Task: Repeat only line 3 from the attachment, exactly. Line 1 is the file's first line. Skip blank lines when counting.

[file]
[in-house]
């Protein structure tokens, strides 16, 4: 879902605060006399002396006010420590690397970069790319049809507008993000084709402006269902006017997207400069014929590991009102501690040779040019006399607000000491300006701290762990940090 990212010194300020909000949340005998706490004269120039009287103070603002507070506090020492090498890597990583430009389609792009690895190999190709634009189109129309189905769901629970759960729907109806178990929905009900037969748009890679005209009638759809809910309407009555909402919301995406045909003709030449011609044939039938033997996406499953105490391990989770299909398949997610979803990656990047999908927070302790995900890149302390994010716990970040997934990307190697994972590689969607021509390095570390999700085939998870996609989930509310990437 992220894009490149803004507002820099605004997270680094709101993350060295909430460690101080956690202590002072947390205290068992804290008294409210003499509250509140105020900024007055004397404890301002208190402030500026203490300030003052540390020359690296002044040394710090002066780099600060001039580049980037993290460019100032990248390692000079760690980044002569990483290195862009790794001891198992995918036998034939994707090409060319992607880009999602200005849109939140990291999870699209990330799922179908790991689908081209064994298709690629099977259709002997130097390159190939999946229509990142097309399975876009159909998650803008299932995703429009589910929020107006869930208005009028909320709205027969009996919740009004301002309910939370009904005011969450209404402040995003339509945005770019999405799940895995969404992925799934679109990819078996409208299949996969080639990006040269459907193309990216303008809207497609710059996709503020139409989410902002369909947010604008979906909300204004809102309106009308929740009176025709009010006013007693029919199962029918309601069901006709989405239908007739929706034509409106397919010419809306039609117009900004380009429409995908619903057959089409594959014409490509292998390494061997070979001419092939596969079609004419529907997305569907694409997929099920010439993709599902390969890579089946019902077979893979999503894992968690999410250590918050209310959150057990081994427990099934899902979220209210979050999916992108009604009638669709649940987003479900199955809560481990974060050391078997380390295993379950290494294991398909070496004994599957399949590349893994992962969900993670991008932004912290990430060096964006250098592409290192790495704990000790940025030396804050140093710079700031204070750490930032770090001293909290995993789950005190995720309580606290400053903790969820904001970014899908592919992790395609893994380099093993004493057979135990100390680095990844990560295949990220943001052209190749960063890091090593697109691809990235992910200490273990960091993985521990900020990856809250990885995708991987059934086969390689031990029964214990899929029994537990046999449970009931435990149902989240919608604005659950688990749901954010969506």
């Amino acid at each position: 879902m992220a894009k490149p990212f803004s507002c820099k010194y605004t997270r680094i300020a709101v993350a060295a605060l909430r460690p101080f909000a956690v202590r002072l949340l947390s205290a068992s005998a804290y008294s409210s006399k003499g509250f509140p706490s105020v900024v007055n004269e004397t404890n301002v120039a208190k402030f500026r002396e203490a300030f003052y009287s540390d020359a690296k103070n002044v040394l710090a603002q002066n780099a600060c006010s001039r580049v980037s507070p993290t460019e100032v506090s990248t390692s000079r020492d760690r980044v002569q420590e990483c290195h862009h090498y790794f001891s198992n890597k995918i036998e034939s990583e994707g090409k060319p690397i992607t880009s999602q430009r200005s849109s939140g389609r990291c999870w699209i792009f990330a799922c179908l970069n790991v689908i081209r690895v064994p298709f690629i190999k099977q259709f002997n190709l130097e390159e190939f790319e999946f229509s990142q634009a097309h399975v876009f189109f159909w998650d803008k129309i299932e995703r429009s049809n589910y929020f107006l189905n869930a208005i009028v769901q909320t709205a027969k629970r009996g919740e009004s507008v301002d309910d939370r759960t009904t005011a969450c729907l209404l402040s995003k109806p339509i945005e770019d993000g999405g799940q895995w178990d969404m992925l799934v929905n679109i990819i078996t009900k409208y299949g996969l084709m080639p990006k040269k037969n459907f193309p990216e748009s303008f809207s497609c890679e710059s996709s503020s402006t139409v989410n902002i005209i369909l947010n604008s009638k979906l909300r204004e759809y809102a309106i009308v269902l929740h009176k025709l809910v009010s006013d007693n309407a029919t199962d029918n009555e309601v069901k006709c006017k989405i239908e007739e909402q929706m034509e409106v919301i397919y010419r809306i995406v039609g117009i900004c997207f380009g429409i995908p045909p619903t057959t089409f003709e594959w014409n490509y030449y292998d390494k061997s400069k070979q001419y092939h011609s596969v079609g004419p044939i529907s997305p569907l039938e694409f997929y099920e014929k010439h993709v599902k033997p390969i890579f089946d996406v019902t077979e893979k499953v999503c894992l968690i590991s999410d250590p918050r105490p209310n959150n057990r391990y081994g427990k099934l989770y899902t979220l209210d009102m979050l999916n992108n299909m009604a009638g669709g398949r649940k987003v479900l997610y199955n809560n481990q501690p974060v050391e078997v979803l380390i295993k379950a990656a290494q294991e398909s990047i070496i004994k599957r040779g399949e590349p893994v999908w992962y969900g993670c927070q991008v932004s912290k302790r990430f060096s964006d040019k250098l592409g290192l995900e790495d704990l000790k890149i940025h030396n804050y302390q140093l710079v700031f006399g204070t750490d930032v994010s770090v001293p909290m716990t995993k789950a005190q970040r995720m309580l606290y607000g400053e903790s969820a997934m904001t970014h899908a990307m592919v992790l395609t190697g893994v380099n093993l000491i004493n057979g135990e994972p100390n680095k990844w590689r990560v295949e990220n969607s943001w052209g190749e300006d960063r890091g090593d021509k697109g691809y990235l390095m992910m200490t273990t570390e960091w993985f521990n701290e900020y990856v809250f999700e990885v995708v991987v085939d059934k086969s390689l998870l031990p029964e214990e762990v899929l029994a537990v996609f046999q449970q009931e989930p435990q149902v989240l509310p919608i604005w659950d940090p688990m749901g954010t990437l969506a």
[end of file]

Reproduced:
């Amino acid at each position: 879902m992220a894009k490149p990212f803004s507002c820099k010194y605004t997270r680094i300020a709101v993350a060295a605060l909430r460690p101080f909000a956690v202590r002072l949340l947390s205290a068992s005998a804290y008294s409210s006399k003499g509250f509140p706490s105020v900024v007055n004269e004397t404890n301002v120039a208190k402030f500026r002396e203490a300030f003052y009287s540390d020359a690296k103070n002044v040394l710090a603002q002066n780099a600060c006010s001039r580049v980037s507070p993290t460019e100032v506090s990248t390692s000079r020492d760690r980044v002569q420590e990483c290195h862009h090498y790794f001891s198992n890597k995918i036998e034939s990583e994707g090409k060319p690397i992607t880009s999602q430009r200005s849109s939140g389609r990291c999870w699209i792009f990330a799922c179908l970069n790991v689908i081209r690895v064994p298709f690629i190999k099977q259709f002997n190709l130097e390159e190939f790319e999946f229509s990142q634009a097309h399975v876009f189109f159909w998650d803008k129309i299932e995703r429009s049809n589910y929020f107006l189905n869930a208005i009028v769901q909320t709205a027969k629970r009996g919740e009004s507008v301002d309910d939370r759960t009904t005011a969450c729907l209404l402040s995003k109806p339509i945005e770019d993000g999405g799940q895995w178990d969404m992925l799934v929905n679109i990819i078996t009900k409208y299949g996969l084709m080639p990006k040269k037969n459907f193309p990216e748009s303008f809207s497609c890679e710059s996709s503020s402006t139409v989410n902002i005209i369909l947010n604008s009638k979906l909300r204004e759809y809102a309106i009308v269902l929740h009176k025709l809910v009010s006013d007693n309407a029919t199962d029918n009555e309601v069901k006709c006017k989405i239908e007739e909402q929706m034509e409106v919301i397919y010419r809306i995406v039609g117009i900004c997207f380009g429409i995908p045909p619903t057959t089409f003709e594959w014409n490509y030449y292998d390494k061997s400069k070979q001419y092939h011609s596969v079609g004419p044939i529907s997305p569907l039938e694409f997929y099920e014929k010439h993709v599902k033997p390969i890579f089946d996406v019902t077979e893979k499953v999503c894992l968690i590991s999410d250590p918050r105490p209310n959150n057990r391990y081994g427990k099934l989770y899902t979220l209210d009102m979050l999916n992108n299909m009604a009638g669709g398949r649940k987003v479900l997610y199955n809560n481990q501690p974060v050391e078997v979803l380390i295993k379950a990656a290494q294991e398909s990047i070496i004994k599957r040779g399949e590349p893994v999908w992962y969900g993670c927070q991008v932004s912290k302790r990430f060096s964006d040019k250098l592409g290192l995900e790495d704990l000790k890149i940025h030396n804050y302390q140093l710079v700031f006399g204070t750490d930032v994010s770090v001293p909290m716990t995993k789950a005190q970040r995720m309580l606290y607000g400053e903790s969820a997934m904001t970014h899908a990307m592919v992790l395609t190697g893994v380099n093993l000491i004493n057979g135990e994972p100390n680095k990844w590689r990560v295949e990220n969607s943001w052209g190749e300006d960063r890091g090593d021509k697109g691809y990235l390095m992910m200490t273990t570390e960091w993985f521990n701290e900020y990856v809250f999700e990885v995708v991987v085939d059934k086969s390689l998870l031990p029964e214990e762990v899929l029994a537990v996609f046999q449970q009931e989930p435990q149902v989240l509310p919608i604005w659950d940090p688990m749901g954010t990437l969506a």